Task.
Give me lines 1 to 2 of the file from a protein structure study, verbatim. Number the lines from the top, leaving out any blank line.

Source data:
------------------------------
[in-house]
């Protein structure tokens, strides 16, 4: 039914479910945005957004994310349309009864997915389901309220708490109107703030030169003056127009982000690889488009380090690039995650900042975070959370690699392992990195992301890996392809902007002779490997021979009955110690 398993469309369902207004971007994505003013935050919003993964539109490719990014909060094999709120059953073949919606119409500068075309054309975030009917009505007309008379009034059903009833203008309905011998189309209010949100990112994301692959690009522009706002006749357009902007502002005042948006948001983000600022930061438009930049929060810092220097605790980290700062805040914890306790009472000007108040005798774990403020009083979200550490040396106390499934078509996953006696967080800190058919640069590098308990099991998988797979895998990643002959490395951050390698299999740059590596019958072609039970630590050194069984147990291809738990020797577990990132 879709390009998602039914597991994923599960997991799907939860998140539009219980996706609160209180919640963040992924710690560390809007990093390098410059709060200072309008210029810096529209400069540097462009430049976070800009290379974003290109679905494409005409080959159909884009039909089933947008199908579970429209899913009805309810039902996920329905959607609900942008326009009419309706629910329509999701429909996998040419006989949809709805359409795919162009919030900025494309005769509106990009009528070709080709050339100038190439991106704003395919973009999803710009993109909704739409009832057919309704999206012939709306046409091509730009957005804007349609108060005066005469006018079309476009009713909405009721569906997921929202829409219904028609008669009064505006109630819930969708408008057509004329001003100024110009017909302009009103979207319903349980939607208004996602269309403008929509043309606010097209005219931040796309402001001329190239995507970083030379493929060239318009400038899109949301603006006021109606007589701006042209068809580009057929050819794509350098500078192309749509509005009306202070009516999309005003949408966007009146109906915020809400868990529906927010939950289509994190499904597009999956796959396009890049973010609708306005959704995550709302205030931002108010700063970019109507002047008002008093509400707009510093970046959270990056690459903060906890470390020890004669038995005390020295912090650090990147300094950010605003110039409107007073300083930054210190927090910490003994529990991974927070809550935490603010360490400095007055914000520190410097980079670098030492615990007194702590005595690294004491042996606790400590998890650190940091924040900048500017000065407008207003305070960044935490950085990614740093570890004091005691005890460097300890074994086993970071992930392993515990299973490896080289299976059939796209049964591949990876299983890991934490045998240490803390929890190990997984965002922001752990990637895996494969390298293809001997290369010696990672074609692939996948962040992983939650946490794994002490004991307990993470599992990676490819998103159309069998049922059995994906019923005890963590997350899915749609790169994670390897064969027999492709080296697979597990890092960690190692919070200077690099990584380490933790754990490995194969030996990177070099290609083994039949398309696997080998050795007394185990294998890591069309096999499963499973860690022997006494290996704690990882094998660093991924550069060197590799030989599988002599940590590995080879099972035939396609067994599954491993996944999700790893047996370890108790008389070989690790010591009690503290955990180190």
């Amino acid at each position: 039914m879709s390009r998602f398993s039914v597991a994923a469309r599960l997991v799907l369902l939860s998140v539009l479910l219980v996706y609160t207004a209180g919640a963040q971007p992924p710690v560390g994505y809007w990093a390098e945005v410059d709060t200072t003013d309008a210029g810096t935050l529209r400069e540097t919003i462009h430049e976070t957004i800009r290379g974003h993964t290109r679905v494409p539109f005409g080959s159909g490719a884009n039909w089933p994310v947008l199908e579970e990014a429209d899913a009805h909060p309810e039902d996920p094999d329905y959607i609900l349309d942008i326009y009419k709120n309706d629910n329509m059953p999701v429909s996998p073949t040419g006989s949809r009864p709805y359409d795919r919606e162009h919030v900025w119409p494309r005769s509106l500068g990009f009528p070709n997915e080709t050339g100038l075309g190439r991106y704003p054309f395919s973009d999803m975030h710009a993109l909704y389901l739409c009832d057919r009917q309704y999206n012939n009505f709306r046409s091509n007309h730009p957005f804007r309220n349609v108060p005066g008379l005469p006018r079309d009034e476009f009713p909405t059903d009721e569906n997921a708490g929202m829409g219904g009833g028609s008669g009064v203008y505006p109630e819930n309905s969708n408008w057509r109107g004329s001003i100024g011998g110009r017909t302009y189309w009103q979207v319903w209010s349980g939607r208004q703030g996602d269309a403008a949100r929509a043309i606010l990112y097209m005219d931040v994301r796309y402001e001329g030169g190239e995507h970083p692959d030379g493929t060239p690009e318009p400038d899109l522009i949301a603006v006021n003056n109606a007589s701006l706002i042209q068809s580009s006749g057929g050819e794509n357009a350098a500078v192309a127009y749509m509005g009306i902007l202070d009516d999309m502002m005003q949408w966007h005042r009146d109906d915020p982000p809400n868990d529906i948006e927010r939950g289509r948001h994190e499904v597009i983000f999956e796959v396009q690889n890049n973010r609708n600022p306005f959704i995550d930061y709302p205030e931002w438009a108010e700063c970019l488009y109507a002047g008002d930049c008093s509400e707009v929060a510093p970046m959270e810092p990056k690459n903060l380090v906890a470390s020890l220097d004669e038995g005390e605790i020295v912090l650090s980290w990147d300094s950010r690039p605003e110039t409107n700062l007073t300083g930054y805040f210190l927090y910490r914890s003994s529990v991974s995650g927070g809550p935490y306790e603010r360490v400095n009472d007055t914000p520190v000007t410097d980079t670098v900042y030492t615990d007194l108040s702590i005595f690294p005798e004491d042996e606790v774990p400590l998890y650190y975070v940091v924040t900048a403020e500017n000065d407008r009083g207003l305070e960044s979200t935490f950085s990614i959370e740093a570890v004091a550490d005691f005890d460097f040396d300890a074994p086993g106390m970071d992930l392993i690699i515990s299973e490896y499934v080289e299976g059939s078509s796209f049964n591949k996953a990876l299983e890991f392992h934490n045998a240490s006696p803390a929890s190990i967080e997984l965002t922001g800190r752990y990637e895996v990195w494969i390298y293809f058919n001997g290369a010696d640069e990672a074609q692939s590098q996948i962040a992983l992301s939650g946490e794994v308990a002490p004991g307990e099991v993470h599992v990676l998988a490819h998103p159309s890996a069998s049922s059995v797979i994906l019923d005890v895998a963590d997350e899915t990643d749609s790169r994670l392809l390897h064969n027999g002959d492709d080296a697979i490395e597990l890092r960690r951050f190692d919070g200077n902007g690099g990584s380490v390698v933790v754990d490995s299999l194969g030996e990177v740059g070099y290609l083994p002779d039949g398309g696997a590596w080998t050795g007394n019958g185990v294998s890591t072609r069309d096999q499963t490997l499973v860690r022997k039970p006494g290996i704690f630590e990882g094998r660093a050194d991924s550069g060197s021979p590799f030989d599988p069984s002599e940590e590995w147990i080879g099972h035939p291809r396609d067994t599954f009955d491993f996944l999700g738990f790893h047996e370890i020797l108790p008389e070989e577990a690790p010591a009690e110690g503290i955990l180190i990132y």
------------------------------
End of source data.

[in-house]
């Protein structure tokens, strides 16, 4: 039914479910945005957004994310349309009864997915389901309220708490109107703030030169003056127009982000690889488009380090690039995650900042975070959370690699392992990195992301890996392809902007002779490997021979009955110690 398993469309369902207004971007994505003013935050919003993964539109490719990014909060094999709120059953073949919606119409500068075309054309975030009917009505007309008379009034059903009833203008309905011998189309209010949100990112994301692959690009522009706002006749357009902007502002005042948006948001983000600022930061438009930049929060810092220097605790980290700062805040914890306790009472000007108040005798774990403020009083979200550490040396106390499934078509996953006696967080800190058919640069590098308990099991998988797979895998990643002959490395951050390698299999740059590596019958072609039970630590050194069984147990291809738990020797577990990132 879709390009998602039914597991994923599960997991799907939860998140539009219980996706609160209180919640963040992924710690560390809007990093390098410059709060200072309008210029810096529209400069540097462009430049976070800009290379974003290109679905494409005409080959159909884009039909089933947008199908579970429209899913009805309810039902996920329905959607609900942008326009009419309706629910329509999701429909996998040419006989949809709805359409795919162009919030900025494309005769509106990009009528070709080709050339100038190439991106704003395919973009999803710009993109909704739409009832057919309704999206012939709306046409091509730009957005804007349609108060005066005469006018079309476009009713909405009721569906997921929202829409219904028609008669009064505006109630819930969708408008057509004329001003100024110009017909302009009103979207319903349980939607208004996602269309403008929509043309606010097209005219931040796309402001001329190239995507970083030379493929060239318009400038899109949301603006006021109606007589701006042209068809580009057929050819794509350098500078192309749509509005009306202070009516999309005003949408966007009146109906915020809400868990529906927010939950289509994190499904597009999956796959396009890049973010609708306005959704995550709302205030931002108010700063970019109507002047008002008093509400707009510093970046959270990056690459903060906890470390020890004669038995005390020295912090650090990147300094950010605003110039409107007073300083930054210190927090910490003994529990991974927070809550935490603010360490400095007055914000520190410097980079670098030492615990007194702590005595690294004491042996606790400590998890650190940091924040900048500017000065407008207003305070960044935490950085990614740093570890004091005691005890460097300890074994086993970071992930392993515990299973490896080289299976059939796209049964591949990876299983890991934490045998240490803390929890190990997984965002922001752990990637895996494969390298293809001997290369010696990672074609692939996948962040992983939650946490794994002490004991307990993470599992990676490819998103159309069998049922059995994906019923005890963590997350899915749609790169994670390897064969027999492709080296697979597990890092960690190692919070200077690099990584380490933790754990490995194969030996990177070099290609083994039949398309696997080998050795007394185990294998890591069309096999499963499973860690022997006494290996704690990882094998660093991924550069060197590799030989599988002599940590590995080879099972035939396609067994599954491993996944999700790893047996370890108790008389070989690790010591009690503290955990180190």